Bill bans Internet cafes
Gov. Rick Scott signs bill.
TALLAHASSEE — The storefront gaming centers that dot shopping centers and strip malls across the state are now illegal.
But while state lawmakers were quick to declare these establishments illegal, enforcing it now falls on the shoulders of local law enforcement.
Gov. Rick Scott signed into law a prohibition against the electronic games used at so-called Internet cafes. The law was rushed to his desk following a massive criminal investigation into these organizations and the resignation of his lieutenant governor.
“The Legislature did the right thing to crack down on illegal gaming operators,” the Naples Republican said in a prepared statement Wednesday.
“We look forward to turning our focus back on jobs and education this session.”
The law took effect immediately, meaning any business that allows customers to play games that simulate slot machines — such as so-called Internet cafes and senior amusement arcades — are now operating illegally.
While the law clarifies what is and isn’t allowed under state law, it does not outline an enforcement mechanism. Instead, enforcing the law depends on local law enforcement’s interpretation.
That means law enforcement officials in Southwest Florida may enforce the law differently than their Treasure Coast counterparts.
Karie Partington, a spokeswoman for the Collier County Sheriff’s Office, declined to comment on enforcement until the office’s legal team has the opportunity to review the law. The Lee County Sheriff’s Office also declined to comment on enforcement.
Marc Dunbar, a Tallahassee-based gaming attorney, said local law enforcement agencies will likely give business owners a window where they can voluntarily shut down before being found in violation.
“I don’t think there will be raids,” Dunbar said.
Karen Kopp, who owns two adult gaming centers in Southwest Florida, wasn’t willing to take that risk. Kopp said she dared not open her arcades Wednesday after receiving a text message informing her the governor was about to sign the bill.
“We haven’t been breaking any laws for 30 years,” she said. “All of the sudden, we’re breaking every law in Florida? C’mon.”
The new law is intended to end a gray area in state statutes used by operators of Internet cafes who claim the games are contests of skill and similar to regulated sweepstakes offered by McDonald’s, Coca-Cola and churches.
Adult arcades have been lumped into the law because officials say they too operate in a gray area, because patrons go to these establishments with the sole purpose to gamble.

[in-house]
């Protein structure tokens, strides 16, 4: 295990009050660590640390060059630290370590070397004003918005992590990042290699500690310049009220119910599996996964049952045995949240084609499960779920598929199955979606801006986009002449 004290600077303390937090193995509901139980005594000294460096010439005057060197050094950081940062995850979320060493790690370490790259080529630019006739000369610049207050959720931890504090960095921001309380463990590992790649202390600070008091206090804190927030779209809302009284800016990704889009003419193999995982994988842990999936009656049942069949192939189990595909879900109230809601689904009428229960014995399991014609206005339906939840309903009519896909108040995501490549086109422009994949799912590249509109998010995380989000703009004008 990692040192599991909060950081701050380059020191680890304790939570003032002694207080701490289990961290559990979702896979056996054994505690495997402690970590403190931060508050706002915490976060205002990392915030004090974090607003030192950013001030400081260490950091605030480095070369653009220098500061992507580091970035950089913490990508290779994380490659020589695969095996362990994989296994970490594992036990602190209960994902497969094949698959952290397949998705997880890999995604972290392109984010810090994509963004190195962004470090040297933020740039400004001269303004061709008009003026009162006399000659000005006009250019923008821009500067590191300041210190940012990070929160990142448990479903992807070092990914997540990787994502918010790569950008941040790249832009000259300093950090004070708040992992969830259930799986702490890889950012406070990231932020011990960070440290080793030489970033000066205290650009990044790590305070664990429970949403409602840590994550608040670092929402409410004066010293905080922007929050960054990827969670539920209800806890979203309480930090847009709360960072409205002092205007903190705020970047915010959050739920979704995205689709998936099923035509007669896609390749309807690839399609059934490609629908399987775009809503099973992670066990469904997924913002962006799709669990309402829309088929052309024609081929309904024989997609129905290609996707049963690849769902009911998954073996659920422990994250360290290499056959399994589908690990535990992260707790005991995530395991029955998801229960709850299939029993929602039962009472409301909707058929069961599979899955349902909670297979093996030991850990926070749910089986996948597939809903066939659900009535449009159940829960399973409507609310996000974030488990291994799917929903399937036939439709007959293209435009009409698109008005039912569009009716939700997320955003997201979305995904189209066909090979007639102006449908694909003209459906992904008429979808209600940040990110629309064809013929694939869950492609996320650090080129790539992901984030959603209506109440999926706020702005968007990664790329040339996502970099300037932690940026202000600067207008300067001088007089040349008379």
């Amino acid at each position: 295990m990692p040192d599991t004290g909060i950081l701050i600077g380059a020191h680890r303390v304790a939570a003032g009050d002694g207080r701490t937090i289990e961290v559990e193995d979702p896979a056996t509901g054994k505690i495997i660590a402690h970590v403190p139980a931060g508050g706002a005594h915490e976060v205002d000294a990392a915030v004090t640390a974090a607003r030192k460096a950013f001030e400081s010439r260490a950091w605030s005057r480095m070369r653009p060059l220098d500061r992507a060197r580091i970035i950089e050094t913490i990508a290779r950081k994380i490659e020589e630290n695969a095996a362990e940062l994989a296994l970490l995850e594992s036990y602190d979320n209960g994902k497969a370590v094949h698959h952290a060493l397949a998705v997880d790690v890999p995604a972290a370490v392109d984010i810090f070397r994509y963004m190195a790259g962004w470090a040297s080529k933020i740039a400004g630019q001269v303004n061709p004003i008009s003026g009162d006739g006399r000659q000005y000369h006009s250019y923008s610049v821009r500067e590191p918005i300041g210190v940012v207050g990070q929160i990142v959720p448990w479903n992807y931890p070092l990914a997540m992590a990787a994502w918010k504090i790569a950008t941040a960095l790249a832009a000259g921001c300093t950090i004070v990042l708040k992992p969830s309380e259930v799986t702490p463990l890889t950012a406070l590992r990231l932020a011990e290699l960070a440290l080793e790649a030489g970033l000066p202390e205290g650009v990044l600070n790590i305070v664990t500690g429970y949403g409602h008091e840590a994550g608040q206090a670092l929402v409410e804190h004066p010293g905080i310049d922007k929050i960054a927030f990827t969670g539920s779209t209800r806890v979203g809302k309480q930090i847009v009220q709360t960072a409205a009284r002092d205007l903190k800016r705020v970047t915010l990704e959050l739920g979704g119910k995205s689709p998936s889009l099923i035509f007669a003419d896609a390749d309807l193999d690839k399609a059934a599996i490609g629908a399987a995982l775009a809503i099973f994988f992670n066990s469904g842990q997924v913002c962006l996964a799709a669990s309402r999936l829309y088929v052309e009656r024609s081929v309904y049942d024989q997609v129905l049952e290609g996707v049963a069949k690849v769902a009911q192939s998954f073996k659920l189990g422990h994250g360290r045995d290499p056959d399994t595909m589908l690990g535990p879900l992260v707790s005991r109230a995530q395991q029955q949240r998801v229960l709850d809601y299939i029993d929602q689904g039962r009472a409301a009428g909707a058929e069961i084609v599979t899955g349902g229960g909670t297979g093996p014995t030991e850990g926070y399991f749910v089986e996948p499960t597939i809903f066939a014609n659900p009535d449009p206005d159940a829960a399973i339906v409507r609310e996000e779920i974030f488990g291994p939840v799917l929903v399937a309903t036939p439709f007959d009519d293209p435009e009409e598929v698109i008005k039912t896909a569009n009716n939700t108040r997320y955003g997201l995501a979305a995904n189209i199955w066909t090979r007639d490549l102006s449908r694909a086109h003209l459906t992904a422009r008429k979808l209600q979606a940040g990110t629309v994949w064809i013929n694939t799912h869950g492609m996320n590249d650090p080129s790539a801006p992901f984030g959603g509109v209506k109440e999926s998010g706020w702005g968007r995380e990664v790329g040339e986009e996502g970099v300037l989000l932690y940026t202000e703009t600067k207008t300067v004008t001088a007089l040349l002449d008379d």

The law now requires machines be coin-operated, with prizes to be merchandise valued up to 75 cents. That would prohibit adult arcades like Kopp’s from giving out gift cards.
Lawsuits are expected to try to block the law, and Dunbar said he has been approached by organizations looking for representation. Dunbar has declined, and currently represents clients who support the ban.
Michael Wolf, an attorney for the Florida Arcade Association, said his organization has not ruled out a legal challenge.
“Right now we’re exploring all of the available options,” he said. “There’s no question there’s ambiguity in the legislation.”
Wolf said giving local law enforcement the ability to interpret the law essentially sets the arcade industry back a decade.
“We had to litigate so that judicial interpretations became the law of the land,” he said. “We’re back to square one.”
Dunbar said there are some concerns about whether the law will be implemented since similar laws hadn’t been enforced in the past. Dunbar said while the swift action was appreciated, but said the state needs to have a statewide agency to enforce gaming laws.
Violating the law is a misdemeanor, but Katie Betta, spokeswoman for Senate President Don Gaetz, R-Niceville, said it could be bumped up to a felony if law enforcement officials decide to pursue a racketeering charge.
Just the possibility of being charged with racketeering is what pushed Kopp to not only close her arcades, but also dismantle her machines.
“They are going to come in, arrest a widowed, single mother who has been in business for seven years, without giving me a cease-and-desist order or anything,” she said.
“They are just going to come in and arrest me. Really? But I can’t take the chance. I can’t face racketeering charges.”
__Staff writer Laura Layden and the News Service of Florida contributed to this report.